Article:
Tips for avoiding auto accidents during wintertime driving

Drivers can lower their risk of winter weather accidents by properly preparing their vehicles, using caution near plows and adjusting their general habits.

It is not uncommon for inclement winter weather conditions to cause a sudden increase in serious car crashes in Kentucky and Ohio. Nationally, over one-fifth of auto accidents are attributable to weather conditions, and 45 percent of those involve conditions of snow, sleet, ice or slush, according to the Federal Highway Administration. This makes it imperative for motorists to know how to reduce their risk of experiencing winter weather-related accidents.

Ensure vehicle readiness

Proper vehicle maintenance can reduce the likelihood of breakdowns and other performance issues that could cause an injurious or fatal car crash. Before the winter driving season begins, motorists should check their tire treads and confirm that their headlights, wipers, brakes and battery are working. People who use summer tires should also switch to all-season or winter tires, which provide better traction and handling.

Adjust driving habits

Snowy or icy conditions can present several unique hazards. Motorists should adjust their driving to compensate for the following dangers:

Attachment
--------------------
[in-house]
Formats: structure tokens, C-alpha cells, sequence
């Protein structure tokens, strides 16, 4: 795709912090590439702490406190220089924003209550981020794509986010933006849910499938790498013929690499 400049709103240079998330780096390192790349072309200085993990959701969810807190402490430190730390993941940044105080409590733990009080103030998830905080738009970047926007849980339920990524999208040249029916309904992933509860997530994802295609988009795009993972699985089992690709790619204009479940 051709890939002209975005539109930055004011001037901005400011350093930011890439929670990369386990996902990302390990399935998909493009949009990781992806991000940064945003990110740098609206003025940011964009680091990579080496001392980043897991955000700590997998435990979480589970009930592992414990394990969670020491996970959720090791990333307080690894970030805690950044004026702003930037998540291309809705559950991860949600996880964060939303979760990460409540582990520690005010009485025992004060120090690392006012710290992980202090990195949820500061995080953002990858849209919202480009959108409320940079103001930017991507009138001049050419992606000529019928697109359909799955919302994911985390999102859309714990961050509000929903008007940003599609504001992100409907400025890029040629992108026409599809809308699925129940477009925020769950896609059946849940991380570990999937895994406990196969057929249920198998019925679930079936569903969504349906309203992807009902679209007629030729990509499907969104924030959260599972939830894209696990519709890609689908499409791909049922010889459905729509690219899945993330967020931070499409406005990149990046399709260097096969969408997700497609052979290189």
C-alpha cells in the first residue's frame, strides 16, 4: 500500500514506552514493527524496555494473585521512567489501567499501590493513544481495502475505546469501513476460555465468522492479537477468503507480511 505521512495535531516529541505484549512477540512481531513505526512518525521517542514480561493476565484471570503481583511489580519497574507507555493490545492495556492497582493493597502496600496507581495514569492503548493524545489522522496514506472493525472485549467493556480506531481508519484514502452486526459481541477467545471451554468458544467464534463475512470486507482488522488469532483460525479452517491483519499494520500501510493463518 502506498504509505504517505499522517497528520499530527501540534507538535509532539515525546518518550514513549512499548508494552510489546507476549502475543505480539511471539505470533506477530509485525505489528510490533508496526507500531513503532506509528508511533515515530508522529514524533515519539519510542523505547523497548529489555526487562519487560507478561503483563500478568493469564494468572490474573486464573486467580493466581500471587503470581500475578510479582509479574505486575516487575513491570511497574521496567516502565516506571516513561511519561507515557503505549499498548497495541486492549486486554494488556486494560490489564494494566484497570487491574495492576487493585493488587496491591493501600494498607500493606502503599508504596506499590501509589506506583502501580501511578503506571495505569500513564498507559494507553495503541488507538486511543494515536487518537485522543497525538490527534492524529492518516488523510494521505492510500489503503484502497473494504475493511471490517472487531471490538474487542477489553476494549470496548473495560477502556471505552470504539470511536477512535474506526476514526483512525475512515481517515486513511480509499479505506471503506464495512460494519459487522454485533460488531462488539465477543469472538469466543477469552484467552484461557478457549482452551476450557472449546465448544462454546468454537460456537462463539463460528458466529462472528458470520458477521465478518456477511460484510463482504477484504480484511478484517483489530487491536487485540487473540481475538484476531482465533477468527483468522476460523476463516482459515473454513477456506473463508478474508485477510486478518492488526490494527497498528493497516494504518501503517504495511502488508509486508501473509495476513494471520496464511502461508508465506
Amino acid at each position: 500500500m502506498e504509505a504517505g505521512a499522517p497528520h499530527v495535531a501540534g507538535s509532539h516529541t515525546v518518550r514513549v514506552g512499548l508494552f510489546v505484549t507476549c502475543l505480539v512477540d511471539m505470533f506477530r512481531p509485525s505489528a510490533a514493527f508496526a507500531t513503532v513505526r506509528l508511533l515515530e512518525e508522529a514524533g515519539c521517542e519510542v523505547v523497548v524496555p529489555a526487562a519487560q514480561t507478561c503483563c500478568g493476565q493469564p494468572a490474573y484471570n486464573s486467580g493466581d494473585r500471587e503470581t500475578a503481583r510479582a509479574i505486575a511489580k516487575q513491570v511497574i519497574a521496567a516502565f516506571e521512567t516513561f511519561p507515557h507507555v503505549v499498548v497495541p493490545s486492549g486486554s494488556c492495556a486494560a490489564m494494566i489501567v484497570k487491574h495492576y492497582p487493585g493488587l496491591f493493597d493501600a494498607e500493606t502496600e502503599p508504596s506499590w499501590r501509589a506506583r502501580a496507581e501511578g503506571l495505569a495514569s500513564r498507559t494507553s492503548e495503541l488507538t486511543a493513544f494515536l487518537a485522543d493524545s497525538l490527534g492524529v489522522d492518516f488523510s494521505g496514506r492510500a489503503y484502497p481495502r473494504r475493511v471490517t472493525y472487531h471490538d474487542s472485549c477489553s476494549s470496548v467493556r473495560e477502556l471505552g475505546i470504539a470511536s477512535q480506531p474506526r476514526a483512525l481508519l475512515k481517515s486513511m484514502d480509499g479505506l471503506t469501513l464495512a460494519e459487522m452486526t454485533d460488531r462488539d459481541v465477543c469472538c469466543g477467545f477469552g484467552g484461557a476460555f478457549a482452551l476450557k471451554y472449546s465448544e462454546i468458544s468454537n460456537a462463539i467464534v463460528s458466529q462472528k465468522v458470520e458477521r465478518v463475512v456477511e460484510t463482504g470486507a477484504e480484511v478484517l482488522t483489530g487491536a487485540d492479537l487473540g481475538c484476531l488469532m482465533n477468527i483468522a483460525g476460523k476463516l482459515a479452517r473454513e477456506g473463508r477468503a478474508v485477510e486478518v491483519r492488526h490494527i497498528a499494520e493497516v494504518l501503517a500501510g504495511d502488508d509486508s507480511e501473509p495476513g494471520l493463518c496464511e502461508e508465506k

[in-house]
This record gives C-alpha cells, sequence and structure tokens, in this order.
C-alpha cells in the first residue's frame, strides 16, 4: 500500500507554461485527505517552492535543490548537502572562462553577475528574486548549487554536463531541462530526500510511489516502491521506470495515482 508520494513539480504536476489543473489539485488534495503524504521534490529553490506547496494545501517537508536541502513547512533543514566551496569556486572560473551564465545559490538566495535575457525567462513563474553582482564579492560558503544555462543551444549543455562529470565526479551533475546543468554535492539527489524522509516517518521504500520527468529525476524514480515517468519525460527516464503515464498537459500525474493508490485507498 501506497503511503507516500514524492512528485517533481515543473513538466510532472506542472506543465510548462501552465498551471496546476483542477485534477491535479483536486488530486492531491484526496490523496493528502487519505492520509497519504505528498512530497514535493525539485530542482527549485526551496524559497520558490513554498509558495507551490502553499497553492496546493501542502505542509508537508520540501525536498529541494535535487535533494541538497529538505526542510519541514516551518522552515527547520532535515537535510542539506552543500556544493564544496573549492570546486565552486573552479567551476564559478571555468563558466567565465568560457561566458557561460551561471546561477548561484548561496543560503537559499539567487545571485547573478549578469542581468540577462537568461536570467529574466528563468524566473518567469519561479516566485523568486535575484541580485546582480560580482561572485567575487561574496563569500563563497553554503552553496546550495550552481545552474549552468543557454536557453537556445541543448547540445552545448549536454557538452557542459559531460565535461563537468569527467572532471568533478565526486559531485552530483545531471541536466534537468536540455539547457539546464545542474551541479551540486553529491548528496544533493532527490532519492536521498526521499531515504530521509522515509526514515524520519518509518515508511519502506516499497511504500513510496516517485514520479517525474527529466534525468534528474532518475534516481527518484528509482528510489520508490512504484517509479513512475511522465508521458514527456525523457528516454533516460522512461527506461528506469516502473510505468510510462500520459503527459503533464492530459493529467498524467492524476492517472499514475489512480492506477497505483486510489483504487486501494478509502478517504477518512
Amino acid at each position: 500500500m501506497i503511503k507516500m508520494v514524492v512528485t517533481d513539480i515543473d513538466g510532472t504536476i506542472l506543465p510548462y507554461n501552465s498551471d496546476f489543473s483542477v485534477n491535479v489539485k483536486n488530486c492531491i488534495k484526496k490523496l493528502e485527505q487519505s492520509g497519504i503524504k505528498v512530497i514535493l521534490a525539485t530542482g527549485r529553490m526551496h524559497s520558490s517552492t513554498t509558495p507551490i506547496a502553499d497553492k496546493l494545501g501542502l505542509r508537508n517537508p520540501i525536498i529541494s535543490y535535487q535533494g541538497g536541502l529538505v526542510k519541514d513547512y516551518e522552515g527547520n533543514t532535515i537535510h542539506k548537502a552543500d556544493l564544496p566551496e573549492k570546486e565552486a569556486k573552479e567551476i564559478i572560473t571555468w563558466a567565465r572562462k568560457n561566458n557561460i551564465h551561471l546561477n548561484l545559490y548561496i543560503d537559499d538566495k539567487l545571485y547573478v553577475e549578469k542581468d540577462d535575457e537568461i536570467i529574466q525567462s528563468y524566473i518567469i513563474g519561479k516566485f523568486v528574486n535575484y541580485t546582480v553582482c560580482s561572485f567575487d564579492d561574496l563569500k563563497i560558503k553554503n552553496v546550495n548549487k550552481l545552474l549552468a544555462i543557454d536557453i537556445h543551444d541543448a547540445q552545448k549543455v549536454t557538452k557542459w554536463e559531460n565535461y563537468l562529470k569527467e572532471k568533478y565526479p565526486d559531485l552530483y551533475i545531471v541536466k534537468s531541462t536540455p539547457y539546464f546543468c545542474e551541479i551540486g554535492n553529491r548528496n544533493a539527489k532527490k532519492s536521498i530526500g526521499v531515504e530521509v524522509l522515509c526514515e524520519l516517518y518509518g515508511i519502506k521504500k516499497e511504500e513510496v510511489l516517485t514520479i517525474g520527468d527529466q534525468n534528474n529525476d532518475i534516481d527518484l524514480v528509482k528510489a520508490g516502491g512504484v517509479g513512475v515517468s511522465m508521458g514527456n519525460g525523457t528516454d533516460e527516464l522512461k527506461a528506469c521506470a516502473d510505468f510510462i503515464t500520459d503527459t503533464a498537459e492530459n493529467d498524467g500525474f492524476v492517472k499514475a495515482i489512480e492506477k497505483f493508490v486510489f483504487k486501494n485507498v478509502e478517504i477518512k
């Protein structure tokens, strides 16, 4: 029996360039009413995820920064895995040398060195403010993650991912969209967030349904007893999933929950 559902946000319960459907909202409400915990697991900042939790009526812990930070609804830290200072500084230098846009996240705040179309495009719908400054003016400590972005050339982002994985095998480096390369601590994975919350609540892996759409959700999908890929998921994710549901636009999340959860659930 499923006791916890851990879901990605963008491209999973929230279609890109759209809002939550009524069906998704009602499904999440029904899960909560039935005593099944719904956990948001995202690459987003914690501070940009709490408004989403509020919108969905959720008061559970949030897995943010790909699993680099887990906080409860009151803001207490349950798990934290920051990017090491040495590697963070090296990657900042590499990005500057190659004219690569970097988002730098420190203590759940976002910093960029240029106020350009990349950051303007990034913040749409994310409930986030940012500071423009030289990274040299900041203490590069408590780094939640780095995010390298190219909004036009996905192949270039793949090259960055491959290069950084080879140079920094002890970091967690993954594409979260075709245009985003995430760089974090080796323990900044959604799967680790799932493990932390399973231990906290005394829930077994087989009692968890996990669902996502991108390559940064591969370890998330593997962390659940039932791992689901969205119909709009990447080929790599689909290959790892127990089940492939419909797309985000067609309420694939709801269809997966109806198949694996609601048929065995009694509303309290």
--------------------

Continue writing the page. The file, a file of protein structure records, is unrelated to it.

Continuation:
· Reduced visibility. Fog and blowing snow can prevent a driver from seeing stopped traffic or other approaching obstacles. To avoid rear-end collisions, drivers should slow down and allow a larger following distance between vehicles.

· Poor traction. Drivers should use caution when driving on portions of road that tend to freeze earlier than other surfaces, such as bridges and overpasses. In conditions of rain or sleet, drivers should beware of black ice.

· Differences in vehicular handling. Drivers should understand what kind of performance they can expect from their brakes in snowy or icy conditions. In addition, drivers should know how to correct a slide based on the vehicle's drivetrain.

Drivers should also avoid becoming overconfident in their vehicles. For example, a four-wheel drive vehicle may have superior traction in inclement weather, but this does not necessarily translate to a better ability to stop. Due to their weight, some four-wheel drive vehicles may even require more stopping distance than other vehicles.

Treat snowplows cautiously

Motorists should also exercise special care when driving near snowplows. Visibility is often reduced near these vehicles, which makes slowing down and avoiding passing advisable. The blade of a snowplow, which may extend several feet past the side of the vehicle, can also present a hazard. When approaching a plow, drivers should move over as far as possible to avoid a collision.

Seek help if needed

Sadly, these measures may not prevent every accident. This is especially true when other people are traveling too fast for road conditions, driving impaired or otherwise acting recklessly. Fortunately, in these cases legal remedies might be available to accident victims. An attorney may be able to offer further advice on assessing liability after an accident and seeking appropriate compensation.